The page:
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Two years after the launch of the Alfetta saloon, Alfa followed up with a very pretty coupe. Styled by Guigiaro, this car, the GT,  looked completely unlike the saloon on which it was based. The first cars had 1.8 litre four cylinder engines and then in 1976 the range was expanded both up and down with a 1.6 and a 2.0 model that adopted the legendary GTV name. In 1981, with the 2.5 litre V6 engine that had been developed for the ill-fated Alfa 6 luxury saloon available, Alfa was able to create a true rival for the 2.8 litre Capri with the GTV6. A facelift modernised the look of the car with plastic bumpers front and rear and a new interior looked rather better as well as being more ergonomically logical. These cars are more common than the earlier ones, and it was one of these, belonging to David Kell, which was here.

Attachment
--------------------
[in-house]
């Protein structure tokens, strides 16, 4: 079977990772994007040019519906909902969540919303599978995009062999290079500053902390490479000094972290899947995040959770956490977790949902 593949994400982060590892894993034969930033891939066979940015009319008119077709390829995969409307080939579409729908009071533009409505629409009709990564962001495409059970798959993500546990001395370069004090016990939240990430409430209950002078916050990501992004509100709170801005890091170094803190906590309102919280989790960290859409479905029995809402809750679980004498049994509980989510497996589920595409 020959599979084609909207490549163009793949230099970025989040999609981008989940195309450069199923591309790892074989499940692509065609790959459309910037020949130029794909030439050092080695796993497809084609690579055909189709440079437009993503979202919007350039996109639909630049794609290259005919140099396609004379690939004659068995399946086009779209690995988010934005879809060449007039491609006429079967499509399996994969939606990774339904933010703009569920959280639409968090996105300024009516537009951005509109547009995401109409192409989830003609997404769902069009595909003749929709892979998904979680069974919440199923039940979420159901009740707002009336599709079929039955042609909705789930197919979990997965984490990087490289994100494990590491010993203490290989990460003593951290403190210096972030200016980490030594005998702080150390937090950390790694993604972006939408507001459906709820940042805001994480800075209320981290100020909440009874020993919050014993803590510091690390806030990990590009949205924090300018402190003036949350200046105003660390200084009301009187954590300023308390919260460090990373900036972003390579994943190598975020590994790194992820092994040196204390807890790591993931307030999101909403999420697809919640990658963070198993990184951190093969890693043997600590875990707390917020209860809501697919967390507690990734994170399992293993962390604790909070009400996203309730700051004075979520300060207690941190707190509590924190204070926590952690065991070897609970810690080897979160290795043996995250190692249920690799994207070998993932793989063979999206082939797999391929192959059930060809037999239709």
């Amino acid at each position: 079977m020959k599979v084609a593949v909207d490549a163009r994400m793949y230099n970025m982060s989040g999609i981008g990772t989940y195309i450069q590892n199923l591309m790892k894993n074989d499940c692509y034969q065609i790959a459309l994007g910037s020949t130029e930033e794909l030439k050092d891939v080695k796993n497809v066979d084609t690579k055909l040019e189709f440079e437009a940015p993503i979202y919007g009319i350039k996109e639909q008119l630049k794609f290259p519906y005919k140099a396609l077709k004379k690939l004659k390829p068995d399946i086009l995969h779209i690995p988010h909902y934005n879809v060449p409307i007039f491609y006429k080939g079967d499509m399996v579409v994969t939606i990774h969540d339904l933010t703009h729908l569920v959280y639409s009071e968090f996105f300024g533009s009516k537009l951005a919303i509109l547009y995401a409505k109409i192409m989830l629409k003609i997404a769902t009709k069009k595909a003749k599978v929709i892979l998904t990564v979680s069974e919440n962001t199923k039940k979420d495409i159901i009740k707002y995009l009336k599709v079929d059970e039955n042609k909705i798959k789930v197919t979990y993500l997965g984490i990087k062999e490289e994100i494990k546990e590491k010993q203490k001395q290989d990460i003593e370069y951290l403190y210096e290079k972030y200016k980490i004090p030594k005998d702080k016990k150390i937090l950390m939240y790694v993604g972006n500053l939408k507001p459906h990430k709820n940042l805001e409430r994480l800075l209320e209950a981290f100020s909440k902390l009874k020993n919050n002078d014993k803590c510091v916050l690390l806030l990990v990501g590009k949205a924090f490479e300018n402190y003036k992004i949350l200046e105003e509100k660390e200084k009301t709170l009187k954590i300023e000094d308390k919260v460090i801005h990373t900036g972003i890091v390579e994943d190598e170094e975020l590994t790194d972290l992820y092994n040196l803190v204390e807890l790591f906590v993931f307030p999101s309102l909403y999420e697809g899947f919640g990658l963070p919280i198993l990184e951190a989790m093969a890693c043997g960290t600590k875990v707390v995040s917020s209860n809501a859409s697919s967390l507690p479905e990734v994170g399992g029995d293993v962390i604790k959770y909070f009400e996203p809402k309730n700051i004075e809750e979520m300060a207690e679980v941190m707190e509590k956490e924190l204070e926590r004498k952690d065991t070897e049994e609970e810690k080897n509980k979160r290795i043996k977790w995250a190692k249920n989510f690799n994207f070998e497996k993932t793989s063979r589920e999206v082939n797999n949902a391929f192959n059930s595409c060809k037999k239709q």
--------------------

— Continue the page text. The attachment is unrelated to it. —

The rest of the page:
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In 1976, Alfa pulled off the same trick with the Sprint version of the smaller AlfaSud. Once again, very pretty Giugiaro styling clothed familiar mechanicals but with the result looking completely from the standard Saloon model. The Sprint would continue to evolve with mechanical updates in line with the regular ‘Sud, but it went on to outlast its progenitor by some number of years, with the last cars produced in 1989. By that time, the facelift department had been in action several times, with increasing amounts of plastic being applied to the grille and bumpers, so this late model Veloce looks quite different in detail from the 1976 cars. It had rather more power at its disposal, too, with a 1721cc version of the flat four engine putting out 116bhp.